To her relief, the faint scent of Vampire had disappeared with the exodus of the queen’s court. She had no idea yet whether the threat came from a male or a female. To her delicate and well-trained nose, there was a slight difference in the odor. Females smelled more like plants, the males like animals. Unfortunately, experienced Vampires could conceal their scent among the overperfumed and underwashed bodies of the court. It would take her some time to sift through the courtiers and discover exactly who was threatening the king and queen. She could only hope she found the culprit before any damage was done.
With a sigh, Rosalind wandered through the large suite of rooms, but there was no further evidence of Vampire occupation. She paused in the queen’s bedchamber and closed her eyes. How close did this Vampire get to the queen? If she was a trusted member of the household, she might be the last thing the queen saw at night before she slept. The last thing the queen ever saw . . .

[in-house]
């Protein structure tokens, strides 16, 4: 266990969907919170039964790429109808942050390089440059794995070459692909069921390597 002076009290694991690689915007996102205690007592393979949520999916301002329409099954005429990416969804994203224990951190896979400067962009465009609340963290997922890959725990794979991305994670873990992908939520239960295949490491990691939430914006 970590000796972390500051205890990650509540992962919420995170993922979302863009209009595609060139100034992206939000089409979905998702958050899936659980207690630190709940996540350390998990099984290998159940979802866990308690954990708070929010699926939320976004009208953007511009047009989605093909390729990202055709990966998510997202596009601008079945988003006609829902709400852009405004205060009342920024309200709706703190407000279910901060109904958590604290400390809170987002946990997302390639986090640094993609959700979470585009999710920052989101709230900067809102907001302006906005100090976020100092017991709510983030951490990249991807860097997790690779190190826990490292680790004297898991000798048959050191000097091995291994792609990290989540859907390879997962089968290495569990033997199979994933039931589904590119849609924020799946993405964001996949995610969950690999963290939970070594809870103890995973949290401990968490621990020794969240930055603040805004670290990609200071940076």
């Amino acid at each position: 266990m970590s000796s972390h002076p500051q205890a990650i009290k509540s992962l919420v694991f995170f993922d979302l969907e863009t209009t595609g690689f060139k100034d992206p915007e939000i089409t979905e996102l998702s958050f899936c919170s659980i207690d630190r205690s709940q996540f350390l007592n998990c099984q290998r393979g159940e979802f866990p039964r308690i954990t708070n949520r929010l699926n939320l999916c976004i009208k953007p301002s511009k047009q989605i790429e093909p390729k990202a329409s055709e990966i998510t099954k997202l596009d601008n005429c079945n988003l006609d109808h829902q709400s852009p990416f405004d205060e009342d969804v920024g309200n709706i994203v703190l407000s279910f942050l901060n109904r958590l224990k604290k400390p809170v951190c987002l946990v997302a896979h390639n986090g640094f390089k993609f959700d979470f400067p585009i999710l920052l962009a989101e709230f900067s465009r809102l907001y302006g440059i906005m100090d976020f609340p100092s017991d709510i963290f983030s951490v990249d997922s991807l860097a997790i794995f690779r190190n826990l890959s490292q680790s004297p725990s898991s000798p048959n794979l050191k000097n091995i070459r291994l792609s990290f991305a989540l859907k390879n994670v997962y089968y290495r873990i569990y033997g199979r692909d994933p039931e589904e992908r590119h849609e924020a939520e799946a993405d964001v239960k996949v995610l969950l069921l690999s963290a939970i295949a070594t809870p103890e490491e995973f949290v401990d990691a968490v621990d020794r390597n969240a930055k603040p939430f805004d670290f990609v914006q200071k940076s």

“What are you doing in here?”
Rosalind blinked and swung around to see a tall young man dressed entirely in black leaning against the door. His crow black hair matched his tightly trimmed beard and he had the brightest blue eyes she had ever seen.
“You startled me, sir.” Rosalind advanced toward him, but he didn’t move away from the door.
“You shouldn’t be in here.”
She raised her eyebrows at him. “And you should?”
He blinked as if taken aback by her boldness and his amiable expression disappeared. She guessed he was too used to dealing with the simpering maidens of the court to tolerate a direct challenge from a woman.
“In fact, yes. I’m a member of the queen’s household and I’m sworn to protect her.” He studied her from the tip of her French hood down to her feet. “You, however, are a stranger.”
“To you, perhaps, but not to the court or the queen.” She marched right up to him. “Excuse me, sir.”
His hand shot out and he gently grasped her elbow. “Not before I know your name and your reason for being here.”
Rosalind gave an exaggerated sigh. “Now you are being ridiculous. If you let go of me, perhaps I won’t embarrass you in front of the queen by insisting on an apology.”